Eco-tip: 2020 puts focus on a new frontier of recycling
David Goldstein, Special to Ventura County Star
Published 3:14 p.m. PT Jan. 4, 2020
Wednesday was not only New Year’s Day; it was also the dawn of what might signal a new era in California recycling.
Until now, recycling has focused mostly on items like cans, bottles, paper, cardboard, and plastic. A Jan. 1, 2020, target set by California Senate Bill 1383, passed in 2016, directs California to recycle half of all organic waste. It also set a much more ambitious mandate for California to boost organic waste recycling to 75% by 2025.
In the recycling business, “organic” means something different than it does in farming.
In farming, an “organic” product is one grown without “chemically formulated fertilizers, growth stimulants, antibiotics, or pesticides,” according to the Merriam-Webster online dictionary.
“Organic waste” and “organics,” on the other hand, are terms used to describe waste originating from living organisms and capable of being turned into compost, mulch or biofuel.
Examples of organics in this context include yard waste such as grass clippings and tree prunings, as well as food scraps, discarded lumber, manure, sewage sludge and some types of paper. These items make up about two-thirds of the material disposed by Ventura County residents and businesses, if results from a sort at Oxnard’s Del Norte Regional Recycling and Transfer Station and other locations statewide can be generalized to the entire county.
Targeting organics for recycling has some of the same benefits of previous recycling. Resources will be conserved rather than being buried in landfills; jobs will be created, funded at least partly through the recovered value of products produced from recycled material; and landfill space will be saved. However, focusing on organics recycling is now a priority for two different reasons.
The first reason is methane emission reduction. According to the website of the California Department of Resources Recycling and Recovery (CalRecycle), “methane emissions resulting from the decomposition of organic waste in landfills are a significant source of greenhouse gas emissions contributing to global climate change.”
CalRecycle Information Officer Lance Klug added, “Methane is more than 70 times more potent than carbon dioxide, over a 20-year horizon.” Klug said methane and other pollutants also contribute to respiratory problems, heart disease and other public health issues.
Secondly, not only is SB 1383 part of California’s strategy to combat climate change, but responsibly managing organic waste will also redirect edible food waste from landfills to Californians in need. CalRecycle’s website notes that about 17% of statewide landfill disposal is food, and much of it would be edible if it could be safely rescued and redirected to those with food insecurity.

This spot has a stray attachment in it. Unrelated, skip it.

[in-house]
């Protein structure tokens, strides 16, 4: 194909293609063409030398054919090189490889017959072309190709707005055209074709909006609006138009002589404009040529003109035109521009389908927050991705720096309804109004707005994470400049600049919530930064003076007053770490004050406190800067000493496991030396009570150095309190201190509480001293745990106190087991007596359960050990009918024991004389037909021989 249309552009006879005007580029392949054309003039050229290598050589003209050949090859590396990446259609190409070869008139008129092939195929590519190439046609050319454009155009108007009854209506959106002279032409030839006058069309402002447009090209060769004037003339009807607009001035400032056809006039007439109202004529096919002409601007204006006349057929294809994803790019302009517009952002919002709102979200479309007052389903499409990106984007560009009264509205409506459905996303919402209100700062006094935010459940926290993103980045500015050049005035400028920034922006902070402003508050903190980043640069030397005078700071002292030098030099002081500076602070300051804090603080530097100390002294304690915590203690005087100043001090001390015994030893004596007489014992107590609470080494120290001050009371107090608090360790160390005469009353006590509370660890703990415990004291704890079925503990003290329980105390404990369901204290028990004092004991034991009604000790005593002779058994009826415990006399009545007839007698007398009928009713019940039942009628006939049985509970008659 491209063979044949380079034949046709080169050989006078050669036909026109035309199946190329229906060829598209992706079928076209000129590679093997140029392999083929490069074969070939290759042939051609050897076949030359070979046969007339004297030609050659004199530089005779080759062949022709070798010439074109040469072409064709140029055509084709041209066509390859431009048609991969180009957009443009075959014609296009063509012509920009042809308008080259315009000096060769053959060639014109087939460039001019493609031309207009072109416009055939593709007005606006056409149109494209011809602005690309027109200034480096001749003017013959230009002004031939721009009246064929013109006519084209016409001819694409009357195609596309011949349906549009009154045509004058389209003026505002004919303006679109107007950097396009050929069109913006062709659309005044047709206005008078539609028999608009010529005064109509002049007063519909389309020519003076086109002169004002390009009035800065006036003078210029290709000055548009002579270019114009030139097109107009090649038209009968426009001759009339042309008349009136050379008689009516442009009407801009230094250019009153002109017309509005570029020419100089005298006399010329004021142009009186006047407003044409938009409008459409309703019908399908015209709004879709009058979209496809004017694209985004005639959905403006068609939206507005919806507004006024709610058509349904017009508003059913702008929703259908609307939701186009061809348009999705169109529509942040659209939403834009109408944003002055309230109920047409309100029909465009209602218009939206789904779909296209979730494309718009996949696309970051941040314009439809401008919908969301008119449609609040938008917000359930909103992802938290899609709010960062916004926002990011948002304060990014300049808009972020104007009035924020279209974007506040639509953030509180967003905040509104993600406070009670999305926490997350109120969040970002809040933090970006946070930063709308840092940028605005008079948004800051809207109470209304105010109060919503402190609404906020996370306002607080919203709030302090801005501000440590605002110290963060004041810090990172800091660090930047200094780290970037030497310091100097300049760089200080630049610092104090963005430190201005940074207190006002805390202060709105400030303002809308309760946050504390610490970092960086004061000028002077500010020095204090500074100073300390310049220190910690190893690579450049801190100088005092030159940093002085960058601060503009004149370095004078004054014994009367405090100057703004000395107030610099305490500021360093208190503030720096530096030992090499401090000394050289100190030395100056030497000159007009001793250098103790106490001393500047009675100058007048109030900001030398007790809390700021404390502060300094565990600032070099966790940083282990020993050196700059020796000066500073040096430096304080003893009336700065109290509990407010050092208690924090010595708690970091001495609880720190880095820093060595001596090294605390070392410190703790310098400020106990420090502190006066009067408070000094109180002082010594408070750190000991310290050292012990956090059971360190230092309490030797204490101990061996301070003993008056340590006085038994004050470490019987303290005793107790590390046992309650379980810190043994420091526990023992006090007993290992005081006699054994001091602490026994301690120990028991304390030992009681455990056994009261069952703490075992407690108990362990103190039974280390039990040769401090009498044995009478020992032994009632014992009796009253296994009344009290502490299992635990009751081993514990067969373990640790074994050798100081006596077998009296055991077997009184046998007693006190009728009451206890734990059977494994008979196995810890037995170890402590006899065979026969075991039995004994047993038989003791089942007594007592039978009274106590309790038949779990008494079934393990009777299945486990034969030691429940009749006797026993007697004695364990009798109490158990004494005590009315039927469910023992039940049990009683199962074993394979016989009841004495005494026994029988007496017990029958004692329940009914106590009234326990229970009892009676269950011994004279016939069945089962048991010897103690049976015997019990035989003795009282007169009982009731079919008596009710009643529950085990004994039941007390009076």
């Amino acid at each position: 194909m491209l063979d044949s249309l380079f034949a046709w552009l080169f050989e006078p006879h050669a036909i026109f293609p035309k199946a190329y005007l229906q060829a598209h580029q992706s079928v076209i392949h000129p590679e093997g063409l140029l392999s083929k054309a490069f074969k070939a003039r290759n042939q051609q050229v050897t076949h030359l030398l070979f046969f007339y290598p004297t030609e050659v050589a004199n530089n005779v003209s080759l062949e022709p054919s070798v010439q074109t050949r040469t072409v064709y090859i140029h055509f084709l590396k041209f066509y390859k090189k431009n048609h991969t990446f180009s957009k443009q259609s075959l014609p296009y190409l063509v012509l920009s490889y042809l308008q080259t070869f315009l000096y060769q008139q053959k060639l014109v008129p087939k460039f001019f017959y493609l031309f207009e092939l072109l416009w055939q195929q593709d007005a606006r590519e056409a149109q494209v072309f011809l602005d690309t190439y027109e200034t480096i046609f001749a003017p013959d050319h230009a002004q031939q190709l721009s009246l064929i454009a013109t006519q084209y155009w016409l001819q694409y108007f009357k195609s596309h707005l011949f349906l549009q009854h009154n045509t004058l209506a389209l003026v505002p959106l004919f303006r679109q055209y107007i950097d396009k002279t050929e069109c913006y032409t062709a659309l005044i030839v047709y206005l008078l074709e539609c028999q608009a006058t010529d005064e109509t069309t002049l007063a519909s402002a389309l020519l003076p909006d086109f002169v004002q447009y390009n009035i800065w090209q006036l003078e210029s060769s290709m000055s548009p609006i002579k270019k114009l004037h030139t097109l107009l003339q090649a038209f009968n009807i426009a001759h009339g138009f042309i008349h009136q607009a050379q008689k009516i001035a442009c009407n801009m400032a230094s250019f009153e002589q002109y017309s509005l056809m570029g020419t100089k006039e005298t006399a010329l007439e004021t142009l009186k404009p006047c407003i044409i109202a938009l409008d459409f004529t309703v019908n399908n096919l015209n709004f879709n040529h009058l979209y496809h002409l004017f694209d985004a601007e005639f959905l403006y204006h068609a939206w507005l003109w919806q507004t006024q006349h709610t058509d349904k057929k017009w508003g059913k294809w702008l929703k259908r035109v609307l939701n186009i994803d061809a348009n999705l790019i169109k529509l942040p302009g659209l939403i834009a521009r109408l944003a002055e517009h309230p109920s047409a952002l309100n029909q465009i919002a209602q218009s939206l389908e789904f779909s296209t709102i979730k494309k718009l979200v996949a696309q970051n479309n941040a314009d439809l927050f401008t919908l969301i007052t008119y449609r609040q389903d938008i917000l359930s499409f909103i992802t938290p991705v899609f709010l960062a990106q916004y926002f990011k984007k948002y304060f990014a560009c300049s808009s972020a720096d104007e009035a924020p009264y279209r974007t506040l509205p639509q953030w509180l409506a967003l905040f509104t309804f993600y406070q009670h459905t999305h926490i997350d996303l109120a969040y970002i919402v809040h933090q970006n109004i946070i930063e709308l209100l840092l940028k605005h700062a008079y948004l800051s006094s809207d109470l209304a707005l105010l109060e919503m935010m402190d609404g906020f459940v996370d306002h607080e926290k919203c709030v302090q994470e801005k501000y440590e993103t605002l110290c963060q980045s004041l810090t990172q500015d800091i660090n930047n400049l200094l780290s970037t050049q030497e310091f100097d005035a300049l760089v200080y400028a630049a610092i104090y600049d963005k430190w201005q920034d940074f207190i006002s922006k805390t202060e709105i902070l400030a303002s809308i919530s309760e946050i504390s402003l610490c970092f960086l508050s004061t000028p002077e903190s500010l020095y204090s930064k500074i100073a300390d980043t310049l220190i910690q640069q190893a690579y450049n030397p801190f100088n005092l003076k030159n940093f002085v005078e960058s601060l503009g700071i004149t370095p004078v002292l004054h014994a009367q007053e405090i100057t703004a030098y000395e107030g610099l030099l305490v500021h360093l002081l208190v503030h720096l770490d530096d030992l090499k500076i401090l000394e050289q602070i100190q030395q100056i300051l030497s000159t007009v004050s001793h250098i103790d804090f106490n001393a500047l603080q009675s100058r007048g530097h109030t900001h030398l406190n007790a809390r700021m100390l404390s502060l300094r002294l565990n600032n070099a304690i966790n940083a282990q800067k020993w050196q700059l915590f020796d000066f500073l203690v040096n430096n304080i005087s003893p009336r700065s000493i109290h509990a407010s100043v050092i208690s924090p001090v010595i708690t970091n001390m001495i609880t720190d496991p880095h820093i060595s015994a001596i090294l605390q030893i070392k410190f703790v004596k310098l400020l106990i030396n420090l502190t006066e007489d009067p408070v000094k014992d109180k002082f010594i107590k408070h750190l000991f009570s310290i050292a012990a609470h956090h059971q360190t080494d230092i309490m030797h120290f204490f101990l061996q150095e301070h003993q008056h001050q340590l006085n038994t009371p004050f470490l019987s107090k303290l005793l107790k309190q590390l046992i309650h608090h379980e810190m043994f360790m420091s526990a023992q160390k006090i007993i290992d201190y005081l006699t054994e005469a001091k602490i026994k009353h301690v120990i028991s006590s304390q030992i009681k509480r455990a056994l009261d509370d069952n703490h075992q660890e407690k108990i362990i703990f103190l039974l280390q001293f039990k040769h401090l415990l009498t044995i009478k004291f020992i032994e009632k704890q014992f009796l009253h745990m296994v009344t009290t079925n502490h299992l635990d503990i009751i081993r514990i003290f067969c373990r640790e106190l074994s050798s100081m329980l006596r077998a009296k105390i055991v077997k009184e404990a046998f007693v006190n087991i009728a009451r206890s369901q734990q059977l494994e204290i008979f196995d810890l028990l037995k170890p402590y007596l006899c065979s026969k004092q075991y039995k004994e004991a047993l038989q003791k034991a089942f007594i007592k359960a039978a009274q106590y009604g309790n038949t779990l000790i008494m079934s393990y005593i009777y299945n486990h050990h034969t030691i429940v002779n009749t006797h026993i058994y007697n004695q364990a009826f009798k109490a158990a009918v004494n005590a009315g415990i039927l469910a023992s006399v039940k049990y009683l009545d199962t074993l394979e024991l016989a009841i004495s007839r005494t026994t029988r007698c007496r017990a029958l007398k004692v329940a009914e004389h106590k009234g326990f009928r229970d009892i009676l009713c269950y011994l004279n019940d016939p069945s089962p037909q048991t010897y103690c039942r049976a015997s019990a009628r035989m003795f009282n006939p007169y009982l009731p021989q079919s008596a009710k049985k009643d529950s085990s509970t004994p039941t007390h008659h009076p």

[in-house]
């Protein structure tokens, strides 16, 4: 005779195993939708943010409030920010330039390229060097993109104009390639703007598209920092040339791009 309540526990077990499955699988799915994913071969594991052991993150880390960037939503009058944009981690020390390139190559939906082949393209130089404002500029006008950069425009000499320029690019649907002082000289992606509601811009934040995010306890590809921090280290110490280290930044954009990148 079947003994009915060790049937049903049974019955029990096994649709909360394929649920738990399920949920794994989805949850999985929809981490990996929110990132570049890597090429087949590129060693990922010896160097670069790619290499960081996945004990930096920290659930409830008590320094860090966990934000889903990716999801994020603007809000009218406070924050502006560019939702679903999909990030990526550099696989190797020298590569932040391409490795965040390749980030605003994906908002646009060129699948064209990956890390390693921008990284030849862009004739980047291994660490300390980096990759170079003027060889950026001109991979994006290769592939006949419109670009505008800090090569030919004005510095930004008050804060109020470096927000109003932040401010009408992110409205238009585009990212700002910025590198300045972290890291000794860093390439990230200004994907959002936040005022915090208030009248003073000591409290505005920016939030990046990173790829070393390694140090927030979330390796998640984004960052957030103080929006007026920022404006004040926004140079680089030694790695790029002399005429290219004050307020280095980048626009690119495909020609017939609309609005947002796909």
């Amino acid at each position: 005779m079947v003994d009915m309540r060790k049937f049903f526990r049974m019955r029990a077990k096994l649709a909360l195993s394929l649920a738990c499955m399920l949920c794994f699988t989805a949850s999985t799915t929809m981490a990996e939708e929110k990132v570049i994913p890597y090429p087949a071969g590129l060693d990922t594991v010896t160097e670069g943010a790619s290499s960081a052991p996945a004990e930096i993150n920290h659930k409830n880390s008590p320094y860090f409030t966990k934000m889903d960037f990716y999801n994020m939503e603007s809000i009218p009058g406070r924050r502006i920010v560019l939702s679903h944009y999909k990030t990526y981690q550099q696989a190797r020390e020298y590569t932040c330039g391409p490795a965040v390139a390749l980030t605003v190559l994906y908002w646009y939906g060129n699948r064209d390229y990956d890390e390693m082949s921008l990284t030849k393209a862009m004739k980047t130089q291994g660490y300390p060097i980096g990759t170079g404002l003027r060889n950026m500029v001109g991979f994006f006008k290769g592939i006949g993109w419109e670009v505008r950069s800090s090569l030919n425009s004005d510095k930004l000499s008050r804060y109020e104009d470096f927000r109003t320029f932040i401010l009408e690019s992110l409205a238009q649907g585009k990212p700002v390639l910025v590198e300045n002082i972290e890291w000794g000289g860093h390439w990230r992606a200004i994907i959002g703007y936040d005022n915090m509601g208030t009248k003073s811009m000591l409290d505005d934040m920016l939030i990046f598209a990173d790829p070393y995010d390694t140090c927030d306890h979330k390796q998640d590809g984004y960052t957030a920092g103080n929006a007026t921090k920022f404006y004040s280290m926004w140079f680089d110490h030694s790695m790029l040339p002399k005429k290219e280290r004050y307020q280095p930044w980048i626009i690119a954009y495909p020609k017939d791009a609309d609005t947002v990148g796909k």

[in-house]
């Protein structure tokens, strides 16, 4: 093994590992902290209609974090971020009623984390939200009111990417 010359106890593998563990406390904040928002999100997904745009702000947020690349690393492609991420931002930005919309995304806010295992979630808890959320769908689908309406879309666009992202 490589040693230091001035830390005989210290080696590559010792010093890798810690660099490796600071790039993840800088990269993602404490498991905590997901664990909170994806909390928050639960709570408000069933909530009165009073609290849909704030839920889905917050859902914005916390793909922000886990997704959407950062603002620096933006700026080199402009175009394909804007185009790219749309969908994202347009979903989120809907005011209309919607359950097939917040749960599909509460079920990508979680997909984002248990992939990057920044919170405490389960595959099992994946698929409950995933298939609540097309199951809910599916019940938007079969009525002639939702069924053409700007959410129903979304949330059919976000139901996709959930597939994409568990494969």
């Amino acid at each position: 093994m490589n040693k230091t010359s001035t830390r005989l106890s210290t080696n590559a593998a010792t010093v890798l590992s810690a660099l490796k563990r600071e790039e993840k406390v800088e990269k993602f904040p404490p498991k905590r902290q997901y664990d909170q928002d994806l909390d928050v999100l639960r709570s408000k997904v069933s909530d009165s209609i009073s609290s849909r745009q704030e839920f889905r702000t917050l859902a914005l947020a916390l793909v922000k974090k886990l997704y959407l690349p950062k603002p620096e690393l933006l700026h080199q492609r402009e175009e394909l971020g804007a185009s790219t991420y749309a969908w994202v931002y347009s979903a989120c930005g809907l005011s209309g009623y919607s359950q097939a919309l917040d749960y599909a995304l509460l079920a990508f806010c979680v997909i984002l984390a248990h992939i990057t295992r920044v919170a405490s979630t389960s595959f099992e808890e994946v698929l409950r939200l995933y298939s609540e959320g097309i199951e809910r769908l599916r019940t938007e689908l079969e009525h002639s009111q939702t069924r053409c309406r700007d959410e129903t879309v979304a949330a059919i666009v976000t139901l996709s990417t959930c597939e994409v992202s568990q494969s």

In Ventura County, 16.6% of the population is food-insecure, according to the website of our local food bank, Food Share. In fact, the problem is so severe that 69% of those identified as food-insecure had to choose between paying for food or utilities in the previous six months, according to a Food Share surveys of clients. SB 1383 set an additional goal of recovering 20% of currently disposed edible food for human consumption by 2025.
The SB 1383 mandates have a 2014 baseline and follow 2014 legislation, Assembly Bill 1826, which requires businesses to recycle organic materials if they generate at least 4 cubic yards of waste per week.
Ventura County jurisdictions all have separate curbside collection of yard clippings, and local edible food recovery programs are growing, so local cities and the county have helped the state toward its Jan. 1 target.
WasteFree VC, a local group led by the Ventura County Public Health Department, has been key to the growth of food rescue and recovery programs, using a CalRecycle $500,000 grant to launch several initiatives.
SB 1383 calls for enforcement of mandates to begin in 2022, and you can help your community comply by using your yard waste cart or hauling your yard clippings, tree trimmings and lumber to compost and mulch facilities.
Some businesses also have enough landscape waste to order a separate bin for yard waste, and a few have food waste composting programs.
You can also divert food waste through home composting or a worm box.
Food waste prevention can be accomplished through methods detailed at sites such as savethefood.com. Donating to local food rescue organizations like Food Share or Food Forward are also important for helping Ventura County meet the state’s mandates.
Some previous types of recycling depended on overseas companies to manufacture discards into products. Organics recycling will depend on local composting, mulching, food waste reduction, and food recovery.
Eco-Tip is written by David Goldstein, an environmental resource analyst for the Ventura County Public Works Agency. He can be reached at 658-4312 or email@example.com.